Volunteer

ONDA

Each year, hundreds of volunteers work alongside Oregon Natural Desert Association to protect and restore the public lands of Oregon’s high desert.

There are many different ways to pitch in and help. You could restore streams, improve trails, mail thank you letters, attend meetings, welcome people at ONDA events and much more.

Your skills and passion are needed, your effort will be appreciated and we’d love to have you join our dynamic community!

voices

Cregg Large, member since 2009

Cregg Large, member since 2009

“I came to Oregon 12 years ago from Texas. Texas, for all its size, has very little public land. Coming to Oregon has made me realize the special gift we as Americans have in our public lands. Volunteering with an organization like ONDA is my way of reciprocating for this gift. Through restoration efforts, I feel we are helping leave a better place than we found it. Through advocating for protection for public lands, we safeguard migration routes for animals and keep the land where it belongs: with the public.”

fact

What defines Oregon’s high desert?

What defines Oregon’s high desert?

Bounded by the Cascade Mountains to the west and the Blue Mountains to the north, Oregon’s high desert covers approximately 24,000 square miles. Annual rainfall in the high desert varies from 5 to 14 inches. The average elevation is 4,000 feet; at 9,733 feet, the summit of Steens Mountain is the highest point in Oregon’s high desert. The terrain of the high desert was mostly formed by a series of lava flows that occurred between 30 and 10 million years ago.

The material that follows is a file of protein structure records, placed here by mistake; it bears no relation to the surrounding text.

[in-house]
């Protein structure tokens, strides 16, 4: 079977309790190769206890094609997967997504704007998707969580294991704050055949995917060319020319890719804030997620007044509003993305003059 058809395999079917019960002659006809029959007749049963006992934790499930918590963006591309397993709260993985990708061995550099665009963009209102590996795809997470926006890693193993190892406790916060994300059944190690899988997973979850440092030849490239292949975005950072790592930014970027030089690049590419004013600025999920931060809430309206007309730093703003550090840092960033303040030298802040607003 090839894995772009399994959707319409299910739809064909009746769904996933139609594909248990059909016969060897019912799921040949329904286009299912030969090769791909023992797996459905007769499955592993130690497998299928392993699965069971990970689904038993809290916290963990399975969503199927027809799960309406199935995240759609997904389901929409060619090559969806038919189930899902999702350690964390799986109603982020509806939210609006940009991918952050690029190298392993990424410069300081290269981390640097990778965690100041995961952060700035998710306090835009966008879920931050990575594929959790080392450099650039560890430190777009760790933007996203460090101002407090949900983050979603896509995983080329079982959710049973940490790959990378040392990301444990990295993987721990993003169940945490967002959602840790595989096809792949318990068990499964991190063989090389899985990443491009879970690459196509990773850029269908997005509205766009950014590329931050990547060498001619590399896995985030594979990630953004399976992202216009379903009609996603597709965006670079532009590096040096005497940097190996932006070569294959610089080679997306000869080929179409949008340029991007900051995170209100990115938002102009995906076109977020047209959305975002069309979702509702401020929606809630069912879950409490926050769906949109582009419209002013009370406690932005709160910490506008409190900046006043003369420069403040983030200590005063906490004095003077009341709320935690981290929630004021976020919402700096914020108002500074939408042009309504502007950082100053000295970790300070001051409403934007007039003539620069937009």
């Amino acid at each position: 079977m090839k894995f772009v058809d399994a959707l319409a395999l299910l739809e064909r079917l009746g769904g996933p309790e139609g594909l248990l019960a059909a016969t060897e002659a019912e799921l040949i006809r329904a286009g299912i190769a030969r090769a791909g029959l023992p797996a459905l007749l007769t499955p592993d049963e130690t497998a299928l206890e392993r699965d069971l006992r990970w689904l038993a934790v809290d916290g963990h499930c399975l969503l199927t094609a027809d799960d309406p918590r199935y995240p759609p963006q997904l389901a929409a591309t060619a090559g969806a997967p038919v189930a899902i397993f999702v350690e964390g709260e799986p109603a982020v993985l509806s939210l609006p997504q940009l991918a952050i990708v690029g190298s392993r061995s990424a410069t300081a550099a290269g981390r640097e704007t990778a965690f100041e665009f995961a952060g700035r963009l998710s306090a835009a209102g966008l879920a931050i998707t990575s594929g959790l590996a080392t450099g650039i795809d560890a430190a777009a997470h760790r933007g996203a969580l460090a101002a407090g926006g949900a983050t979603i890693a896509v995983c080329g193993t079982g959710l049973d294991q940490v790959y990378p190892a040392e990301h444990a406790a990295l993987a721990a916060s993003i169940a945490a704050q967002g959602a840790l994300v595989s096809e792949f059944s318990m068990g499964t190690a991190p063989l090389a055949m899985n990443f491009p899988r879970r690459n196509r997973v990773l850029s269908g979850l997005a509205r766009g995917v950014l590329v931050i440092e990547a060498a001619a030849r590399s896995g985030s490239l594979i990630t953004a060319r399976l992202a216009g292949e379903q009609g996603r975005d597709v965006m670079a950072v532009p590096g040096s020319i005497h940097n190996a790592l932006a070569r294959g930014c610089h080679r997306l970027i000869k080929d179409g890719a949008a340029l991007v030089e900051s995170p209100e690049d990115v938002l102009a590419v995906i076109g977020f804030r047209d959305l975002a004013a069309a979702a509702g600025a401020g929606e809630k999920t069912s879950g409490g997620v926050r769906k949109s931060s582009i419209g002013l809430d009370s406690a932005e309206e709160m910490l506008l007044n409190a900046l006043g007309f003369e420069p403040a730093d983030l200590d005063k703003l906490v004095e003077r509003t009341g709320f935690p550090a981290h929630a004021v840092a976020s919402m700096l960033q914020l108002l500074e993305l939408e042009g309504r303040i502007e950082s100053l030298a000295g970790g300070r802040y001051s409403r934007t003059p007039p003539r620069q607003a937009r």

Sources: The Oregon Encyclopedia; Wikipedia  

fact

Young Horny Toad Lizard

Young Horny Toad Lizard

In the summer these lizards begin foraging for food as soon as their body temperature rises as the heat of the day increases. They feed on slow-moving, ground-dwelling insects. In the fall they hibernate by burying themselves in the sand.

Latin name: Phrysonoma platyrhinos


Volunteer in Town

Our Bend and Portland offices rely on volunteers to assist with important outreach events and administrative tasks.

Complete the volunteer info form or email Caelin if you are interested in helping out in Central Oregon or email Corinne if you are interested in helping out in Portland or elsewhere on the west side.

Fill out our office and outreach volunteer application

 

Advocate for Public Lands

Another critical way you can volunteer in support of your public lands is to become an advocate. Email Gena if you are interested in writing letters to the editor or attending town halls, or consider taking part in our Public Land Leaders program.

Learn more

Volunteer in the Field

Hard-working ONDA volunteers have planted thousands of trees, restored dozens of miles of streams, and removed enough unneeded barbed wire from Oregon’s public lands to stretch from one end of Oregon to the other.

Stewardship Trips

Each year ONDA offers more than 30 field-based work trips to the most scenic landscapes in Oregon’s high desert. Our guided trips vary in length from one day to four days. In addition to completing helpful restoration projects, volunteers will camp, hike, and learn about conservation from ONDA’s knowledgeable staff.

Learn More

Independent Stewards

Interested in giving your high desert adventure a purpose? Our Independent Stewards program adds self-directed and highly customizable restoration-oriented volunteer opportunities to our slate of guided field-based work trips.

Fill out our monitoring volunteer form and tell us more about your interests.

Email Renee for more information. 

Learn More

Share Your Desert Images

Calling all photographers! You can use your creativity and talent to support conservation. ONDA invites you to submit your best shots of Oregon’s high desert for possible feature in our iconic Wild Desert Calendar.

Or, to share images at any time for use in our publications or social media, email our communications manager.  

Hit us with your best shot